Romantic About Beer

Sommerset Newsletter, Autumn 1998

By Adrian Tierney-Jones

I am an unabashed romantic about beer. It's more than a pint in a glass to me, as I suspect it is to many CAMRA members. Certain beers have geographical and personal resonances which linger long after they've been consigned to that great taproom in the sky or been tampered with until they're something completely different. I remember Greene King's Abbot in the late 70s when it was a fearsome brew which I alternated with IPA on a night out just to make sure I wasn't too bad the next day. Some brave souls used to mix Abbot with Bury St Edmund's - it was called Braindeath or some other such delightful name. Nowadays it's ok but then it was a classic.

I was also fond of Tolly Cobbold which I used to sup at a classic backstreet pub in Cambridge called the Dewdrop; it's now the Cambridge Blue and sells Nethergate beers so at least it's not become a Gown and Cucumber. Then there was Ruddles County, Old Peculier, Paines, Directors and, of course, Draught Bass. So what's the point about all this maudlin reminiscing you may ask? The answer is Morrells' probable dissolution, a situation I feel very personal about and also very helpless.

It's not a local ale. Last year it turned up in a couple of pubs in the area, sometimes in good nick other times not so good. My feelings for this wonderful beer are mixed in with the love I have for Oxford and the surrounding countryside. I have fond memories of sipping Graduate or Varsity in a cosy country pub and enjoying what Michael Jackson would call the complexities of the beer. It's always going to be a regret that I never tried College Ale, which apparently was as good as port for that late night nightcap. Now, all these ales will be consigned to history, or if they turn up again they'll be like Directors or Ruddles - decent enough pints if you get them in good nick but shades of their former glories.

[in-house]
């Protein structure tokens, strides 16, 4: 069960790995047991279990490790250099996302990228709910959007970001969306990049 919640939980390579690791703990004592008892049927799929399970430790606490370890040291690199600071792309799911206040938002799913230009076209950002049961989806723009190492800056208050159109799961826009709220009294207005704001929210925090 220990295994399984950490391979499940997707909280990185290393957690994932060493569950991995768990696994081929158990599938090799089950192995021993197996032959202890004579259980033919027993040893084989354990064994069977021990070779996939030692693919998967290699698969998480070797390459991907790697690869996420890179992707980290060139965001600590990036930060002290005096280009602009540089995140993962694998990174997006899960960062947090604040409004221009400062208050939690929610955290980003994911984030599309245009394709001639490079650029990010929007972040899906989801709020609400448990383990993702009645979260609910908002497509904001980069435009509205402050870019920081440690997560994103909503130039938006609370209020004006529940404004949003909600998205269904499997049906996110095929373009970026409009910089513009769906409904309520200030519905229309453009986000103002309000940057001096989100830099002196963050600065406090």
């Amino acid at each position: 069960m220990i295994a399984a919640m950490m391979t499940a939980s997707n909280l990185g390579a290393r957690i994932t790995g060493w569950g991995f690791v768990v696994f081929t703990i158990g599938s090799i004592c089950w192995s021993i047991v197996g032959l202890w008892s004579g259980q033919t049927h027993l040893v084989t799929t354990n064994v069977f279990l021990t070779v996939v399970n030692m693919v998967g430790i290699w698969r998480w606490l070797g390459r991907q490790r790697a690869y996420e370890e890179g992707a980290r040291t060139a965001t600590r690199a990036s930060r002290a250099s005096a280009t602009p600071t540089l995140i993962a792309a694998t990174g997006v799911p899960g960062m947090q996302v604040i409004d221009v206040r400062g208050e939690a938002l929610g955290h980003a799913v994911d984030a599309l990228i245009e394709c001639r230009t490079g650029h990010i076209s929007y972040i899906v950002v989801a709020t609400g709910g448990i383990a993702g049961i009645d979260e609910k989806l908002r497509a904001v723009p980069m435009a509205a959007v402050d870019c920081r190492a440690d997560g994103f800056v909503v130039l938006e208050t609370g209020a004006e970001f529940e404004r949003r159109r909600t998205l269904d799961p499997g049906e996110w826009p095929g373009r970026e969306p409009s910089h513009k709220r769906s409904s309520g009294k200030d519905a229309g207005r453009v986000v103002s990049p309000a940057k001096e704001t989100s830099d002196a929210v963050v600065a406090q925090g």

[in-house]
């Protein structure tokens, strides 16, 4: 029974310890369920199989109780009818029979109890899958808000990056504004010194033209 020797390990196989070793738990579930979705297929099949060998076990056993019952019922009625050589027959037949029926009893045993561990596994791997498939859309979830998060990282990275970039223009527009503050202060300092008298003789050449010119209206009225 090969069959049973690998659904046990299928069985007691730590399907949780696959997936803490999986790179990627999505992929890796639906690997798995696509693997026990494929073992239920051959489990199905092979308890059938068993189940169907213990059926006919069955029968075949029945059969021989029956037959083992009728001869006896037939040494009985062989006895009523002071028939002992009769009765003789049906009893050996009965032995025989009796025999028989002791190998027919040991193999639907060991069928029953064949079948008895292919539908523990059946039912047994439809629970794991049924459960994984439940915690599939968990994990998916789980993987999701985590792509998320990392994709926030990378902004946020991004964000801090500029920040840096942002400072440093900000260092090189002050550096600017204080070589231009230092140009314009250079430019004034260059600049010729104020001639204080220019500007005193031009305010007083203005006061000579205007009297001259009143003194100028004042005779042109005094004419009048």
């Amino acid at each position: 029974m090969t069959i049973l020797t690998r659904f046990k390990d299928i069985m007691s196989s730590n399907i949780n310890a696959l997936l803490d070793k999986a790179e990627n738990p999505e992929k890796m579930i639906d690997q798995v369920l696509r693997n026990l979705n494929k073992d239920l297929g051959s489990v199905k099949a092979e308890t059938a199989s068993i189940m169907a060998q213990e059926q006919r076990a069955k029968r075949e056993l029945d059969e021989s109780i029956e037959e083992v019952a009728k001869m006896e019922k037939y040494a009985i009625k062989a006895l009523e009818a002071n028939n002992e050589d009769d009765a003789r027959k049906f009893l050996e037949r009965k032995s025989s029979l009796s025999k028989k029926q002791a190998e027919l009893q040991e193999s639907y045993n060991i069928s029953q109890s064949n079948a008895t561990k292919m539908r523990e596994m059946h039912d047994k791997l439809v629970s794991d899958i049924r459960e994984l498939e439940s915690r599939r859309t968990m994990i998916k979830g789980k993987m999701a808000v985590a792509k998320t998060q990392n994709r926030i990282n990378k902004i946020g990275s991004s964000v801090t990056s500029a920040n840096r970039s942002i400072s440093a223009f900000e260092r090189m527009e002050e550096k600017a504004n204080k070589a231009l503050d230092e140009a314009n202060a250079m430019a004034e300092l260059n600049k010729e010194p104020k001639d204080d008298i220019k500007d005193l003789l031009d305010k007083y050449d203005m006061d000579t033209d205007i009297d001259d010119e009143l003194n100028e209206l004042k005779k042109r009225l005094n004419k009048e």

Our family-run regional breweries are part of the mosaic of this country's history - town planning used to include breweries; the smell of brewing would linger over an area and is far more pleasant than the whiff from a cellophane factory for instance. Take a walk around Wandsworth when Youngs brew - not much else to visit there for I'll admit but the smell of brewing is a link with a past where nitro-keg was a future nightmare. Sadly, these town breweries seem to be going the same way as the butcher, baker, fishmonger and grocer as edge-of-town supermarkets produce quantity but not always quality.

This is not to play down the micros whose beers by and large are superb, and I hope they will be the regional breweries of the future - the output of the likes of Ringwood or Woodforde must surely be close to some of the smaller regionals now - but breweries like Morrells and existing ones such as Brakspears (how long will they continue - you have to wonder as the predators gather) and Adnams are part of the community. They provide jobs, sponsor local events and also make damn sure that the beer is in good nick.

As I said there's a particular sadness about Morrells. Even being a CAMRA member doesn't mean that the loss of a favourite beer is something you ever get used to. The roll-call of beers and breweries we have loved and lost is endless: whether it's Boddingtons or Bridgwater Brewing Company the loss of a favourite ale is a real shame and one more step on the road to the corporate soullessness that seems to figure more and more in our lives. So when you sup your next pint rise a glass to the beers that have gone and make a pledge to fight future closures; you don't need to be Mystic Meg to predict that there will be many more battles to be fought in the future.

o On a cheerier note welcome to new chairman Alan Walker who replaces the shy and retiring Colin Heapy. Other changes in the committee involve Tom Carrington as Social Secretary/Secretary and Dave Williams swapping social sec for vice-chair. At the July AGM a vote of thanks was proposed and seconded to Colin for his sterling drinking, er, work in the last few years. He's not going far: he will be setting up a tasting panel.

Big Book


Adrian Tierney-Jones